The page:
The break will last 10-15 minutes and be in addition to the traditional 30-minute recess, said Christy Fiori, FISD managing director of elementary schools. The breaks give students time to exercise their bodies and their brains, whether it be outdoors or indoors playing with with giant checkers, Jenga, hula hoops or jump ropes.
The pilot is an extension of a previous trial at five FISD elementary schools during the 2018-19 school year. The district surveyed school staff and parents after the test and received positive results, Fiori said.
Among the findings, nearly 45% of teachers at pilot schools reported students were better at new concept retention and less disruptive than students at the same point the year before.
“There were noted pieces in there about increased attention and focus for students,” Fiori said. “... It gave us enough information to feel like this is something we need to explore further.”
The 2018-19 pilot
Norris, Fisher, Borchardt, McSpedden and Pink elementary schools participated in the initial pilot program last school year. The district chose each school based on diverse demographics and geographic location, said Allison Ginn, FISD K-12 physical education and health coordinator.
Each campus set aside an average of 15 minutes during the school day for a brain break.
The school health advisory council is a group of district-level administration, parents, students and community members that advocate for community values and health issues in FISD. A subcommittee on physical and health education analyzed data and conducted surveys over the program’s impact.
FISD parent Angela Dunford became interested in brain breaks when her oldest son began kindergarten with only one recess on his schedule. The mother of three eventually started the Frisco Parents for Recess group in April 2018 just before meeting with Ginn and Monica Jackson, the managing director of elementary student services, to advocate for additional recess. She then joined the advisory council in the 2018-19 school year to track data for the pilot.
Dunford said the advisory council tracked attendance, State of Texas Assessments of Academic Readiness scores and developmental reading assessments, which Fiori said remained stable after the five-school pilot.
“This past year, we did not see any decline in the academic progress of students within the five pilot schools,” Fiori said.
Dunford said principals, teachers, parents, counselors and nurses were surveyed from all five pilot schools. Select surveys were also sent to five non-pilot schools.
Those from non-pilot schools were more than twice as likely to say they felt behind on where they should be from the year before.
Sarah McMullen’s daughter was in first grade during the pilot program at Pink Elementary. She said her 7-year-old has high stress and anxiety and started the year behind in reading.
McMullen said she saw positive results in her daughter from “day one.”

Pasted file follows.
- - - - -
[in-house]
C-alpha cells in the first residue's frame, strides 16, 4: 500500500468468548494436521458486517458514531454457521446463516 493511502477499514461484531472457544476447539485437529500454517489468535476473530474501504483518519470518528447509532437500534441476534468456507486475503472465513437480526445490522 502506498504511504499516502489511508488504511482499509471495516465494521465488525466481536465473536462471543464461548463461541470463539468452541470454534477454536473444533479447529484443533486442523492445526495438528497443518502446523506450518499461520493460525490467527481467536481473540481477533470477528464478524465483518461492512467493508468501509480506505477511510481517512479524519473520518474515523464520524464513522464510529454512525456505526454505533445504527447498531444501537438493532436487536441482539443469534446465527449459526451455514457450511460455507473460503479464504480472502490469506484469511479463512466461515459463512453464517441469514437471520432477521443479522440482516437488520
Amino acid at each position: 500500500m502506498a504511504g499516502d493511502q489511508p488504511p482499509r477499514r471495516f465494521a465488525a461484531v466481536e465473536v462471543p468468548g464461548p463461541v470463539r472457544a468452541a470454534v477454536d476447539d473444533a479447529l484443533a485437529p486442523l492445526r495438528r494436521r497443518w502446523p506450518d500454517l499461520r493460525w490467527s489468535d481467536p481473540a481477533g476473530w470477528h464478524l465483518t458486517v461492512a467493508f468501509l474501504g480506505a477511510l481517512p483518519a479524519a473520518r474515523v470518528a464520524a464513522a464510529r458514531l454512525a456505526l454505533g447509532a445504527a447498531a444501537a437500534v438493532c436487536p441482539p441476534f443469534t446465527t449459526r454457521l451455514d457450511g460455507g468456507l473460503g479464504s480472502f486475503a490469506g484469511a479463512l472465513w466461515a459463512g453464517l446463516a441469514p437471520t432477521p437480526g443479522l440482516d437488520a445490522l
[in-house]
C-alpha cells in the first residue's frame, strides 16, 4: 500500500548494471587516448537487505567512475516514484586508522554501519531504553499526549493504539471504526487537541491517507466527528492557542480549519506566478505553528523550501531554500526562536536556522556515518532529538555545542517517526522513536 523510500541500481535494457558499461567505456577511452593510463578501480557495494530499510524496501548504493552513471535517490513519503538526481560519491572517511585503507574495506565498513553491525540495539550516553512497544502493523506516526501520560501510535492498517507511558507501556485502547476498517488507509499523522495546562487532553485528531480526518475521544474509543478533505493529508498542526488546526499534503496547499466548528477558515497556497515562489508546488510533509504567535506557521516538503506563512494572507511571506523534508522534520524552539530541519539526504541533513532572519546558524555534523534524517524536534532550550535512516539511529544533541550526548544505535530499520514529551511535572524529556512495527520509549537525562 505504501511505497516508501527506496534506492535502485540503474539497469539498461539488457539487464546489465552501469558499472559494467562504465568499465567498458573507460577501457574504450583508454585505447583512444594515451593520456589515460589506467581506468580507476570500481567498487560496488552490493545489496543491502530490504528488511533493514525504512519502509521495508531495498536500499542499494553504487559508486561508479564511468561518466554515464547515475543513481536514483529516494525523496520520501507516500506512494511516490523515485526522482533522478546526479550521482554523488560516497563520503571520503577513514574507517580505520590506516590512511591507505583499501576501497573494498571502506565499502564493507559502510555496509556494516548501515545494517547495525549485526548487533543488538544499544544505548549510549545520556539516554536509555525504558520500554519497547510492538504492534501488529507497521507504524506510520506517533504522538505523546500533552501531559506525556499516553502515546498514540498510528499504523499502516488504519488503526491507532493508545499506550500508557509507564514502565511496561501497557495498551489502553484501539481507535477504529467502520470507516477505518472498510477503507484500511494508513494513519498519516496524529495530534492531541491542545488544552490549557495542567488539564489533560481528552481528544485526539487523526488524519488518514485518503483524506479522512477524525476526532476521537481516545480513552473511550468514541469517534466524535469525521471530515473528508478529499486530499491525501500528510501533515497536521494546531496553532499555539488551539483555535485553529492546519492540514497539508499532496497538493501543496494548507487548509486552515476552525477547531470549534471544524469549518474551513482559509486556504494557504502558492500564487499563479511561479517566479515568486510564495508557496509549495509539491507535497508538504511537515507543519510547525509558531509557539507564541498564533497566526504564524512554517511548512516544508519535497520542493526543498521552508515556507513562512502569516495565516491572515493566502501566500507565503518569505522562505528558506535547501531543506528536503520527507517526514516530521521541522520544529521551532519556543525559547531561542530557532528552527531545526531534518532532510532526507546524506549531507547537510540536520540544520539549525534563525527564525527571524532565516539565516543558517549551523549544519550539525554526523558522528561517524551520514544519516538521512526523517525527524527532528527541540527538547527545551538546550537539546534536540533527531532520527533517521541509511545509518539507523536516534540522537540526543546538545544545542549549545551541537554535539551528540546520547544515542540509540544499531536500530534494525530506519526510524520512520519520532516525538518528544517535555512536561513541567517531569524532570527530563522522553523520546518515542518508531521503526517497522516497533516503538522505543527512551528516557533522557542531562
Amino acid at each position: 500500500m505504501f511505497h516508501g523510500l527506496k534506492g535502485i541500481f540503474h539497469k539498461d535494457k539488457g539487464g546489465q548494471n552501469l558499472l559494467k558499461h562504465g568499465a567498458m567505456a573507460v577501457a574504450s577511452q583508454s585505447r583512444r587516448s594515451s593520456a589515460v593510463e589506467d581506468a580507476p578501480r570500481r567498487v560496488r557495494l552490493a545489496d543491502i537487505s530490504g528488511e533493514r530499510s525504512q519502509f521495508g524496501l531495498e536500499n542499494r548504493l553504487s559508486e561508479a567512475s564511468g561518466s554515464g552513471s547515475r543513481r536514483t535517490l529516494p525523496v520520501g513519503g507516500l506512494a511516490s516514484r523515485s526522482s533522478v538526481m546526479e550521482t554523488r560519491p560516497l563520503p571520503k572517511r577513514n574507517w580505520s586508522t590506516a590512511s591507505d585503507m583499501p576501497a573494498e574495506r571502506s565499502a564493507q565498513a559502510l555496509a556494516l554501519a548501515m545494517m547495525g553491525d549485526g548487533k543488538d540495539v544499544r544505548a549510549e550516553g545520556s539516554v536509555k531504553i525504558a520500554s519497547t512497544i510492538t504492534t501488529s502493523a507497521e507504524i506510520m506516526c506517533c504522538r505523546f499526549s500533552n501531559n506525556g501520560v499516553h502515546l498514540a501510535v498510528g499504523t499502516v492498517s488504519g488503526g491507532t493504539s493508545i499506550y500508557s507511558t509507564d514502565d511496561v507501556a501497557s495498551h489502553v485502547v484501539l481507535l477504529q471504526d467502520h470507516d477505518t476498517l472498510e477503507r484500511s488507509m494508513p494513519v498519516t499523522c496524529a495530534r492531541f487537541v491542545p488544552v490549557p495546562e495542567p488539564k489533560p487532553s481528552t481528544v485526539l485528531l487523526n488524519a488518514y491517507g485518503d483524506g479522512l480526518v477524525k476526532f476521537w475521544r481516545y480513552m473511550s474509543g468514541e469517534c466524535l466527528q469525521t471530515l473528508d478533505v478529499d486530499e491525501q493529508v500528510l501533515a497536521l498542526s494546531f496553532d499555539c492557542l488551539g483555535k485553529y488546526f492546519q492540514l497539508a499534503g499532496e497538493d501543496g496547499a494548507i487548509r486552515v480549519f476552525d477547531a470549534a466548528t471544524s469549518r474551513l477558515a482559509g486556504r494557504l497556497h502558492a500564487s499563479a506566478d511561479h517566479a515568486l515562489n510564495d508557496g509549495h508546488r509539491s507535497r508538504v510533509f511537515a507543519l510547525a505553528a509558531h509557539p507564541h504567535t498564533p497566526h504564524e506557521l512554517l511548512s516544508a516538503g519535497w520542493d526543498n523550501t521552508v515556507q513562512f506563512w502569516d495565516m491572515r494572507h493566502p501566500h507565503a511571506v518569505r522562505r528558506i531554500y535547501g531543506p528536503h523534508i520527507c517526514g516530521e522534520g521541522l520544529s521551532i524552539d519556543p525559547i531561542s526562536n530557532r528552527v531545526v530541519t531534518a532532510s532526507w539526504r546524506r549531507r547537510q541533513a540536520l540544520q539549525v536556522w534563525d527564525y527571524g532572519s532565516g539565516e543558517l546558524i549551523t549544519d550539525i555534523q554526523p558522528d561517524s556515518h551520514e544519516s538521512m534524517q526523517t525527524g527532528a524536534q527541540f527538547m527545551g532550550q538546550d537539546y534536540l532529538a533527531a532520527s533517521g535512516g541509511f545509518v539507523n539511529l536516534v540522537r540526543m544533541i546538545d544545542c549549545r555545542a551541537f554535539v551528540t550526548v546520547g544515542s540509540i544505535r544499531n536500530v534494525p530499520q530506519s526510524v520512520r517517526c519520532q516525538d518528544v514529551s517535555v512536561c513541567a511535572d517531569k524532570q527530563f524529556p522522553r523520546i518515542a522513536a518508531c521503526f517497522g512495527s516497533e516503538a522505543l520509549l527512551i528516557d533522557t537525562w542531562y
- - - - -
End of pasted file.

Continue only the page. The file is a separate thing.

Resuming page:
“By the end of the first semester, she was at or above grade level [in reading]; she was enjoying school more; she was less stressed out, coming home happy,” McMullen said. “Just a totally different kid.”
In neighboring Little Elm ISD, kindergarten through second grade students at all six elementary schools get four unstructured outdoor play breaks each day. This comes from the LiiNK Project, started by Debbie Rhea, associate dean of research and health sciences at Texas Christian University. Students in Little Elm also get 15 minutes each day of character curriculum, which helps build social skills and supports mental and emotional health.
Through the LiiNK Project model, Rhea said Little Elm ISD students saw significant improvements in off-task behavior, body mass index, memory and the ability to complete multiple tasks. Additionally, she said outdoor play improved students’ immune systems and emotions.
“They’re happier and becoming more resilient as a result,” Rhea said.
Prosper and Lewisville ISDs, whose boundaries fall within Frisco, currently have one 30-minute recess each day at their elementary schools.
The new pilot
Principals will have discretion when scheduling brain breaks, but the 10-15 minutes cannot be parceled out and cannot be grouped with recess.
“The idea is that we have some learning, [then] we take a brain break,” Fiori said.
While the brain break is planned as part of the school day, Ginn said the actual play time is unstructured.
“We’re not telling them how to play, who to play with,” Ginn said. “We’re giving options.”
Ginn said a form will go out to campus principals with additional resources.
A committee with district and campus leaders as well as a member of the data analysis team will lead the 2019-20 pilot.
Brain breaks fit within the district’s social and emotional learning priority, Fiori said. Students will have time to problem-solve, collaborate and gain a better understanding for how to build positive relationships with each other, she said.
“We view this brain break as an opportunity to enhance those opportunities,” Fiori said.